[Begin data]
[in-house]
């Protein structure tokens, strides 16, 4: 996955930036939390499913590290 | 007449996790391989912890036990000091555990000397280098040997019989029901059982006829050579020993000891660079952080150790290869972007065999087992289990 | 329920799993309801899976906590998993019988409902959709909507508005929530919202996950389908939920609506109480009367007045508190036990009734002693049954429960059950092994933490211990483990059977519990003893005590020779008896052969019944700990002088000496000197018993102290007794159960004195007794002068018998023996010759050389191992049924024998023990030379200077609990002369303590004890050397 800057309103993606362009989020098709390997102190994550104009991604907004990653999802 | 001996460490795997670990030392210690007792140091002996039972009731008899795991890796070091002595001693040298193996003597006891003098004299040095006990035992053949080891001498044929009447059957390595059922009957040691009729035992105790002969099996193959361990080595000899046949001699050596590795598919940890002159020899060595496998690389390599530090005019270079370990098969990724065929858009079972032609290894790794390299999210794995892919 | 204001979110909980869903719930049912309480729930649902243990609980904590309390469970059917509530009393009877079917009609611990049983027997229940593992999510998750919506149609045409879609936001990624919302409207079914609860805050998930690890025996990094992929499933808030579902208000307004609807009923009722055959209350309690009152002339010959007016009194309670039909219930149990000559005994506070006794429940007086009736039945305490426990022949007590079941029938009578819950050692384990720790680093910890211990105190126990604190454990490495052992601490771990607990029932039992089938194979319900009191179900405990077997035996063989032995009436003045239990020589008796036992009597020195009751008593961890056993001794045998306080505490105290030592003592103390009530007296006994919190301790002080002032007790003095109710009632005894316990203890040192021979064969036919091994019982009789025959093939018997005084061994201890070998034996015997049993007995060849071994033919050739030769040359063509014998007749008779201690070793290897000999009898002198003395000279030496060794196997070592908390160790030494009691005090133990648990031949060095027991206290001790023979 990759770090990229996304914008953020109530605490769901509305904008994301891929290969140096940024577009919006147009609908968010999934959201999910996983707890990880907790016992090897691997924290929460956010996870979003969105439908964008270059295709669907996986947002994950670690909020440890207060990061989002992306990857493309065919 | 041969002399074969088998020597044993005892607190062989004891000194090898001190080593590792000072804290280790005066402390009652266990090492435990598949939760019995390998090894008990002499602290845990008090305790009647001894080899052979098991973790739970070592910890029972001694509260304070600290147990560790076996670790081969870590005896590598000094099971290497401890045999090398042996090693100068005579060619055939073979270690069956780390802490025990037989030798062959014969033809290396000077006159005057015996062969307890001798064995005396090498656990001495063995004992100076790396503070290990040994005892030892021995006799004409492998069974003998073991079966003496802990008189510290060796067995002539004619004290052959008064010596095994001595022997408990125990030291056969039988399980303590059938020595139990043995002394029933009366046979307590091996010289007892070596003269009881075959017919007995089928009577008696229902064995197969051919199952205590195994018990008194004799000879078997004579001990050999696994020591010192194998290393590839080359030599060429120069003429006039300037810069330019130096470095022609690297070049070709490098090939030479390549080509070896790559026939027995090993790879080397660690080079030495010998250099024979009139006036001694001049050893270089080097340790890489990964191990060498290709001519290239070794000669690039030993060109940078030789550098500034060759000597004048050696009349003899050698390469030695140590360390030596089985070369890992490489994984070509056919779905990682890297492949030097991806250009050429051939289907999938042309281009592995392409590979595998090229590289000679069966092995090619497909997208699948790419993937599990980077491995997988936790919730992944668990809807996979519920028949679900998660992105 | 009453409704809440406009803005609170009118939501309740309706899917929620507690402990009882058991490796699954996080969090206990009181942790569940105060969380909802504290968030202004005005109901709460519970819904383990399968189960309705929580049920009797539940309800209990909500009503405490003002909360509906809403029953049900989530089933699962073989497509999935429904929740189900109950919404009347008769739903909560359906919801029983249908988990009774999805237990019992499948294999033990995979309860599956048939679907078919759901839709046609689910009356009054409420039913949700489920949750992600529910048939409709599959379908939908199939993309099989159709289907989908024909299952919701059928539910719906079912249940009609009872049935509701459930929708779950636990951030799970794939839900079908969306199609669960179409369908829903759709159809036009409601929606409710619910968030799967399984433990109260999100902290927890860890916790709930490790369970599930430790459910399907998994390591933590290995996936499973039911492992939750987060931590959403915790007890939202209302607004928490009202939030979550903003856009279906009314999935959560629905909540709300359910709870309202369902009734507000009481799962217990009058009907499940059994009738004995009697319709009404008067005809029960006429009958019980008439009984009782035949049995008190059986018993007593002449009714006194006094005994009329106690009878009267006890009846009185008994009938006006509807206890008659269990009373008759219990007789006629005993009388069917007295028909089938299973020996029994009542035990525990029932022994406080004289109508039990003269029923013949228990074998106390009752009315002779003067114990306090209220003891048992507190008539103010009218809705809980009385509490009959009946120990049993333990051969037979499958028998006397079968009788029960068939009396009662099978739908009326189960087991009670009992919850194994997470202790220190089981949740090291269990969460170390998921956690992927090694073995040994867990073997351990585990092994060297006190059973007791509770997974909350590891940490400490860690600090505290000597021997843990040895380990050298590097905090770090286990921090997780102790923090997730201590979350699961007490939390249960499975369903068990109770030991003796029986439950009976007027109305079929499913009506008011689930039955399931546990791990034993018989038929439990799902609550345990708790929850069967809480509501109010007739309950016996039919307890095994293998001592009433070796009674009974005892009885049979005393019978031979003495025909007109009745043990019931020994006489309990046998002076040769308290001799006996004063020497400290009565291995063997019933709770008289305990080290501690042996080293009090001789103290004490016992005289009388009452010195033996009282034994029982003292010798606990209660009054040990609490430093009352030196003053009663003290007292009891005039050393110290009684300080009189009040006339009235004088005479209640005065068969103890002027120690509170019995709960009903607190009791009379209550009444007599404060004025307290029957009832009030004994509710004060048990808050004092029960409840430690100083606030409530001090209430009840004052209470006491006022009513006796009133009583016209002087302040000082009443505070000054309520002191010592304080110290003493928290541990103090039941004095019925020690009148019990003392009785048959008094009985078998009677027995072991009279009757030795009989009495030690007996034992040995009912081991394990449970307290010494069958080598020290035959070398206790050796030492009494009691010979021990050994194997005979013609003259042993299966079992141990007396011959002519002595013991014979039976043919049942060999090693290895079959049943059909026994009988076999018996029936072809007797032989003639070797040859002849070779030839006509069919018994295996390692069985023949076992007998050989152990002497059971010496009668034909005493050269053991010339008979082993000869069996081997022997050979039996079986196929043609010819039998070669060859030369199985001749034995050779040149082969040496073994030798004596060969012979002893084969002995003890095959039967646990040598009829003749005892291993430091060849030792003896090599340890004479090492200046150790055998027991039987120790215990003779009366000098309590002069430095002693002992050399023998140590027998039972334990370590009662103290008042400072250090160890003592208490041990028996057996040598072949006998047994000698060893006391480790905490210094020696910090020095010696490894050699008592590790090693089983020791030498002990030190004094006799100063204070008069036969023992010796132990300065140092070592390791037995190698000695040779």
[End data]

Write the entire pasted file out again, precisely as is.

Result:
[in-house]
């Protein structure tokens, strides 16, 4: 996955930036939390499913590290 | 007449996790391989912890036990000091555990000397280098040997019989029901059982006829050579020993000891660079952080150790290869972007065999087992289990 | 329920799993309801899976906590998993019988409902959709909507508005929530919202996950389908939920609506109480009367007045508190036990009734002693049954429960059950092994933490211990483990059977519990003893005590020779008896052969019944700990002088000496000197018993102290007794159960004195007794002068018998023996010759050389191992049924024998023990030379200077609990002369303590004890050397 800057309103993606362009989020098709390997102190994550104009991604907004990653999802 | 001996460490795997670990030392210690007792140091002996039972009731008899795991890796070091002595001693040298193996003597006891003098004299040095006990035992053949080891001498044929009447059957390595059922009957040691009729035992105790002969099996193959361990080595000899046949001699050596590795598919940890002159020899060595496998690389390599530090005019270079370990098969990724065929858009079972032609290894790794390299999210794995892919 | 204001979110909980869903719930049912309480729930649902243990609980904590309390469970059917509530009393009877079917009609611990049983027997229940593992999510998750919506149609045409879609936001990624919302409207079914609860805050998930690890025996990094992929499933808030579902208000307004609807009923009722055959209350309690009152002339010959007016009194309670039909219930149990000559005994506070006794429940007086009736039945305490426990022949007590079941029938009578819950050692384990720790680093910890211990105190126990604190454990490495052992601490771990607990029932039992089938194979319900009191179900405990077997035996063989032995009436003045239990020589008796036992009597020195009751008593961890056993001794045998306080505490105290030592003592103390009530007296006994919190301790002080002032007790003095109710009632005894316990203890040192021979064969036919091994019982009789025959093939018997005084061994201890070998034996015997049993007995060849071994033919050739030769040359063509014998007749008779201690070793290897000999009898002198003395000279030496060794196997070592908390160790030494009691005090133990648990031949060095027991206290001790023979 990759770090990229996304914008953020109530605490769901509305904008994301891929290969140096940024577009919006147009609908968010999934959201999910996983707890990880907790016992090897691997924290929460956010996870979003969105439908964008270059295709669907996986947002994950670690909020440890207060990061989002992306990857493309065919 | 041969002399074969088998020597044993005892607190062989004891000194090898001190080593590792000072804290280790005066402390009652266990090492435990598949939760019995390998090894008990002499602290845990008090305790009647001894080899052979098991973790739970070592910890029972001694509260304070600290147990560790076996670790081969870590005896590598000094099971290497401890045999090398042996090693100068005579060619055939073979270690069956780390802490025990037989030798062959014969033809290396000077006159005057015996062969307890001798064995005396090498656990001495063995004992100076790396503070290990040994005892030892021995006799004409492998069974003998073991079966003496802990008189510290060796067995002539004619004290052959008064010596095994001595022997408990125990030291056969039988399980303590059938020595139990043995002394029933009366046979307590091996010289007892070596003269009881075959017919007995089928009577008696229902064995197969051919199952205590195994018990008194004799000879078997004579001990050999696994020591010192194998290393590839080359030599060429120069003429006039300037810069330019130096470095022609690297070049070709490098090939030479390549080509070896790559026939027995090993790879080397660690080079030495010998250099024979009139006036001694001049050893270089080097340790890489990964191990060498290709001519290239070794000669690039030993060109940078030789550098500034060759000597004048050696009349003899050698390469030695140590360390030596089985070369890992490489994984070509056919779905990682890297492949030097991806250009050429051939289907999938042309281009592995392409590979595998090229590289000679069966092995090619497909997208699948790419993937599990980077491995997988936790919730992944668990809807996979519920028949679900998660992105 | 009453409704809440406009803005609170009118939501309740309706899917929620507690402990009882058991490796699954996080969090206990009181942790569940105060969380909802504290968030202004005005109901709460519970819904383990399968189960309705929580049920009797539940309800209990909500009503405490003002909360509906809403029953049900989530089933699962073989497509999935429904929740189900109950919404009347008769739903909560359906919801029983249908988990009774999805237990019992499948294999033990995979309860599956048939679907078919759901839709046609689910009356009054409420039913949700489920949750992600529910048939409709599959379908939908199939993309099989159709289907989908024909299952919701059928539910719906079912249940009609009872049935509701459930929708779950636990951030799970794939839900079908969306199609669960179409369908829903759709159809036009409601929606409710619910968030799967399984433990109260999100902290927890860890916790709930490790369970599930430790459910399907998994390591933590290995996936499973039911492992939750987060931590959403915790007890939202209302607004928490009202939030979550903003856009279906009314999935959560629905909540709300359910709870309202369902009734507000009481799962217990009058009907499940059994009738004995009697319709009404008067005809029960006429009958019980008439009984009782035949049995008190059986018993007593002449009714006194006094005994009329106690009878009267006890009846009185008994009938006006509807206890008659269990009373008759219990007789006629005993009388069917007295028909089938299973020996029994009542035990525990029932022994406080004289109508039990003269029923013949228990074998106390009752009315002779003067114990306090209220003891048992507190008539103010009218809705809980009385509490009959009946120990049993333990051969037979499958028998006397079968009788029960068939009396009662099978739908009326189960087991009670009992919850194994997470202790220190089981949740090291269990969460170390998921956690992927090694073995040994867990073997351990585990092994060297006190059973007791509770997974909350590891940490400490860690600090505290000597021997843990040895380990050298590097905090770090286990921090997780102790923090997730201590979350699961007490939390249960499975369903068990109770030991003796029986439950009976007027109305079929499913009506008011689930039955399931546990791990034993018989038929439990799902609550345990708790929850069967809480509501109010007739309950016996039919307890095994293998001592009433070796009674009974005892009885049979005393019978031979003495025909007109009745043990019931020994006489309990046998002076040769308290001799006996004063020497400290009565291995063997019933709770008289305990080290501690042996080293009090001789103290004490016992005289009388009452010195033996009282034994029982003292010798606990209660009054040990609490430093009352030196003053009663003290007292009891005039050393110290009684300080009189009040006339009235004088005479209640005065068969103890002027120690509170019995709960009903607190009791009379209550009444007599404060004025307290029957009832009030004994509710004060048990808050004092029960409840430690100083606030409530001090209430009840004052209470006491006022009513006796009133009583016209002087302040000082009443505070000054309520002191010592304080110290003493928290541990103090039941004095019925020690009148019990003392009785048959008094009985078998009677027995072991009279009757030795009989009495030690007996034992040995009912081991394990449970307290010494069958080598020290035959070398206790050796030492009494009691010979021990050994194997005979013609003259042993299966079992141990007396011959002519002595013991014979039976043919049942060999090693290895079959049943059909026994009988076999018996029936072809007797032989003639070797040859002849070779030839006509069919018994295996390692069985023949076992007998050989152990002497059971010496009668034909005493050269053991010339008979082993000869069996081997022997050979039996079986196929043609010819039998070669060859030369199985001749034995050779040149082969040496073994030798004596060969012979002893084969002995003890095959039967646990040598009829003749005892291993430091060849030792003896090599340890004479090492200046150790055998027991039987120790215990003779009366000098309590002069430095002693002992050399023998140590027998039972334990370590009662103290008042400072250090160890003592208490041990028996057996040598072949006998047994000698060893006391480790905490210094020696910090020095010696490894050699008592590790090693089983020791030498002990030190004094006799100063204070008069036969023992010796132990300065140092070592390791037995190698000695040779």